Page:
MBCAA Observatory
Home > Astronomical notes > Pulsating stars

# Pulsating stars I: Differential equation

### Abstract

The differential equation of a radially pulsating star is derived.

### Introduction

If you know how to derive the differential equation of an oscillating spring and to calculate its period, this should be enough to understand this elementary introduction at computing the radial pulsations of a star.

In this note (Part I), the differential equation for a radially pulsating star is derived;
Part II the pulsation periods are computed in the simple case of a constant density star;
Part III a more realistic polytropic star model is considered.

### Derivation of the differential equation

First, let us consider the gravitational forces acting on any point A inside a star. The density inside the star depends only on the radius (and not on the directions). There are 3 forces:

• the gravity from the orange sphere, pulling A towards the star center;
• the gravity from the yellow region pulling A towards the exterior;
• the gravity from the green region pulling A towards the star center.

• It can be demonstrated that the gravitational forces from the yellow and the green region exacly compensate and that we are left with only the pull from the orange sphere. This is the Newton theorem (similar with the Gauss theorem of electrostatic).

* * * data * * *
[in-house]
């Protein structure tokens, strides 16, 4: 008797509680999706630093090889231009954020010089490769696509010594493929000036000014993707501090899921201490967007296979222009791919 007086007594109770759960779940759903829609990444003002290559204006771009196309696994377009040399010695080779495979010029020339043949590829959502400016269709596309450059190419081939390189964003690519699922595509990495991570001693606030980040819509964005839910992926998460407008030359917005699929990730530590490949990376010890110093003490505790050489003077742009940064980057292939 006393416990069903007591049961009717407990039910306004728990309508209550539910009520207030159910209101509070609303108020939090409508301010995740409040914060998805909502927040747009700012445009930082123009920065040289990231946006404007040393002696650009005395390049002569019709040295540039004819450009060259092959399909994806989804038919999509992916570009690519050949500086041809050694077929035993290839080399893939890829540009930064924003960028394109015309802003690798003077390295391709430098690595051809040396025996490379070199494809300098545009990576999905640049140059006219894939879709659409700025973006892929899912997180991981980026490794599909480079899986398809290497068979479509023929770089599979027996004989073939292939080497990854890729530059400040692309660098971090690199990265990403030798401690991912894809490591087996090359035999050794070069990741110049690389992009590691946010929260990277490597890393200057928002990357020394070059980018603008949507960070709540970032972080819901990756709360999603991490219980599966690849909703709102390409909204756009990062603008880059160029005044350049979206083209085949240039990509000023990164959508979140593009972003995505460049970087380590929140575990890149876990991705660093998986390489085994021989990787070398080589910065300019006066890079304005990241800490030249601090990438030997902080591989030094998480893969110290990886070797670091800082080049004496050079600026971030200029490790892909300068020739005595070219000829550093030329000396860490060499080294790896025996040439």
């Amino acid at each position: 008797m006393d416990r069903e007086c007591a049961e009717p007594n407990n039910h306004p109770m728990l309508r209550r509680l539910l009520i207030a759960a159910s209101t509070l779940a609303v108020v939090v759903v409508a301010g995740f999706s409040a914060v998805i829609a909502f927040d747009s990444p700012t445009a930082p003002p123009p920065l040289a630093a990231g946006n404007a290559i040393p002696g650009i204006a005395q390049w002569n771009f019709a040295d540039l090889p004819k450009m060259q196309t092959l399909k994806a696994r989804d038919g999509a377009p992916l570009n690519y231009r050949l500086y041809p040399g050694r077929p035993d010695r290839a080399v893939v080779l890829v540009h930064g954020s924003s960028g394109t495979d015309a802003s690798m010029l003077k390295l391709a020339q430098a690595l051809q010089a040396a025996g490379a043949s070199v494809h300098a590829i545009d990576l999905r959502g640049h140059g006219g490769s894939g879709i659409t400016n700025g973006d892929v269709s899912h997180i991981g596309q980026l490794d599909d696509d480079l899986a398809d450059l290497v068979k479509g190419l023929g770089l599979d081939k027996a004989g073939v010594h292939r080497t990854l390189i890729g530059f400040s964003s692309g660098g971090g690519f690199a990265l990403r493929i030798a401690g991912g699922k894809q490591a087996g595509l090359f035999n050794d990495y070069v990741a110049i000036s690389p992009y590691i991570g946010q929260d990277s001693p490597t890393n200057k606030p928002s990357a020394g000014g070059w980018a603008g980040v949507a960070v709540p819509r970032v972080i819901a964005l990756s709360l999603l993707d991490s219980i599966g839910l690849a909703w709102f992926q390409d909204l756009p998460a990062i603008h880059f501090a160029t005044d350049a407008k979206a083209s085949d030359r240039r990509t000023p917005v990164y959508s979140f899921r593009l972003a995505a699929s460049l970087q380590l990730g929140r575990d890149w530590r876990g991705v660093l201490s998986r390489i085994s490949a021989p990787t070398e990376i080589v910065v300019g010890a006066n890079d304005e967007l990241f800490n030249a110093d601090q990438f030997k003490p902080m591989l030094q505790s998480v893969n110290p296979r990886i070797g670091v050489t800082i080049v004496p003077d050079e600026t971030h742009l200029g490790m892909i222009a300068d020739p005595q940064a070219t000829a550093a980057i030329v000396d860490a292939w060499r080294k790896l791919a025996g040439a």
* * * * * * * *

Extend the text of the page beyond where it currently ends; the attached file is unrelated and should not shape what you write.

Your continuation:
Now, let us consider a cylinder at distance r from the star center, with the base area dA and the height dr. The forces acting on the cylinder are the pressure forces P(r)*dA, P(r+dr)*dA and the gravitational pull of the mass Mr encompassed by radius r. They are equal to the mass of the cylinder times its acceleration:

where rho is the density and G the gravitational constant. With
 (1)

it comes:

 (2)

Let us consider the perturbations, assumed to be small:

 (3) (3a) (3b)

putting them in (1) gives:

 (4) (5)

The gravitational acceleration is:

 (6)

then putting the perturbations in (2) gives:

 (7) (8)

With an ideal gaz, the pressure reacts to a change of density the following way:

 (9)

with gamma a constant (gamma=5/3 for an adiabatic gaz, i.e. that does not exchange heat with its surrounding).

The differential equation for the variations of r1 as a function of the pressure P0 and of the density rho0 can now be readily derived. Let us introduce the new variables X and p:

 (10) (11)

Putting this in (4) and (5) gives, with prime ' for d/dr0:

 (12)

and with (7) and (8):

 (13)

Deriving (12) gives:

 (14)

and with (13) we obtain the differential equation for the star radial pulsations:

(15)

Part II the pulsation periods are computed in the simple case of a constant density star;
Part III a more realistic polytropic star model is considered.

 Site map Search
 {modifiable1}